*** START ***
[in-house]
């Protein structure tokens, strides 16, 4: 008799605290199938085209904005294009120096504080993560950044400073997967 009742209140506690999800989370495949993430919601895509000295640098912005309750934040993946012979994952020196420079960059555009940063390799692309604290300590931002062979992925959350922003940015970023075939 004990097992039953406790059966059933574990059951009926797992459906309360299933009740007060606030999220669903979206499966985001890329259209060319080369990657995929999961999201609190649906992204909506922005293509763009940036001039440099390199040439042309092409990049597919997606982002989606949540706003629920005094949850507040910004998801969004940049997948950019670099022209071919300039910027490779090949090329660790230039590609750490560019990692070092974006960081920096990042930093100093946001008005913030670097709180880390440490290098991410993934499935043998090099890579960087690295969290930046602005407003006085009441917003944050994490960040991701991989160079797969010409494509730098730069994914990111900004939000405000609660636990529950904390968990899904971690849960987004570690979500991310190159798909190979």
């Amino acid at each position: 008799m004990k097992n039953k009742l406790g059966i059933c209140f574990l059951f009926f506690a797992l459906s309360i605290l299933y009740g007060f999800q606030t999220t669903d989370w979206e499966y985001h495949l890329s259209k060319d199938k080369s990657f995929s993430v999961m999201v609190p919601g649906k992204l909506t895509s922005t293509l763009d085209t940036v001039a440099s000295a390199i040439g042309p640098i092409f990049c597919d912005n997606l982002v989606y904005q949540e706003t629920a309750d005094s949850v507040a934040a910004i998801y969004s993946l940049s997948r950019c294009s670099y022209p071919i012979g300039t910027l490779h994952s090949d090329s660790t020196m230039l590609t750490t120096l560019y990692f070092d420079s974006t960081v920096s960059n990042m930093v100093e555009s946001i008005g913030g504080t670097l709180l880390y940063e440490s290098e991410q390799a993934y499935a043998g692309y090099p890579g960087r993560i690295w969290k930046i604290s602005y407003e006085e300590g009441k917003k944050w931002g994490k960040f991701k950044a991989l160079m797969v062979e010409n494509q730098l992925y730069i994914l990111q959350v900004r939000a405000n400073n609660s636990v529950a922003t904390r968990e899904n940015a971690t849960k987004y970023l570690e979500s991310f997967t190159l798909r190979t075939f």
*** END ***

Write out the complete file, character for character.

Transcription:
[in-house]
């Protein structure tokens, strides 16, 4: 008799605290199938085209904005294009120096504080993560950044400073997967 009742209140506690999800989370495949993430919601895509000295640098912005309750934040993946012979994952020196420079960059555009940063390799692309604290300590931002062979992925959350922003940015970023075939 004990097992039953406790059966059933574990059951009926797992459906309360299933009740007060606030999220669903979206499966985001890329259209060319080369990657995929999961999201609190649906992204909506922005293509763009940036001039440099390199040439042309092409990049597919997606982002989606949540706003629920005094949850507040910004998801969004940049997948950019670099022209071919300039910027490779090949090329660790230039590609750490560019990692070092974006960081920096990042930093100093946001008005913030670097709180880390440490290098991410993934499935043998090099890579960087690295969290930046602005407003006085009441917003944050994490960040991701991989160079797969010409494509730098730069994914990111900004939000405000609660636990529950904390968990899904971690849960987004570690979500991310190159798909190979």
């Amino acid at each position: 008799m004990k097992n039953k009742l406790g059966i059933c209140f574990l059951f009926f506690a797992l459906s309360i605290l299933y009740g007060f999800q606030t999220t669903d989370w979206e499966y985001h495949l890329s259209k060319d199938k080369s990657f995929s993430v999961m999201v609190p919601g649906k992204l909506t895509s922005t293509l763009d085209t940036v001039a440099s000295a390199i040439g042309p640098i092409f990049c597919d912005n997606l982002v989606y904005q949540e706003t629920a309750d005094s949850v507040a934040a910004i998801y969004s993946l940049s997948r950019c294009s670099y022209p071919i012979g300039t910027l490779h994952s090949d090329s660790t020196m230039l590609t750490t120096l560019y990692f070092d420079s974006t960081v920096s960059n990042m930093v100093e555009s946001i008005g913030g504080t670097l709180l880390y940063e440490s290098e991410q390799a993934y499935a043998g692309y090099p890579g960087r993560i690295w969290k930046i604290s602005y407003e006085e300590g009441k917003k944050w931002g994490k960040f991701k950044a991989l160079m797969v062979e010409n494509q730098l992925y730069i994914l990111q959350v900004r939000a405000n400073n609660s636990v529950a922003t904390r968990e899904n940015a971690t849960k987004y970023l570690e979500s991310f997967t190159l798909r190979t075939f």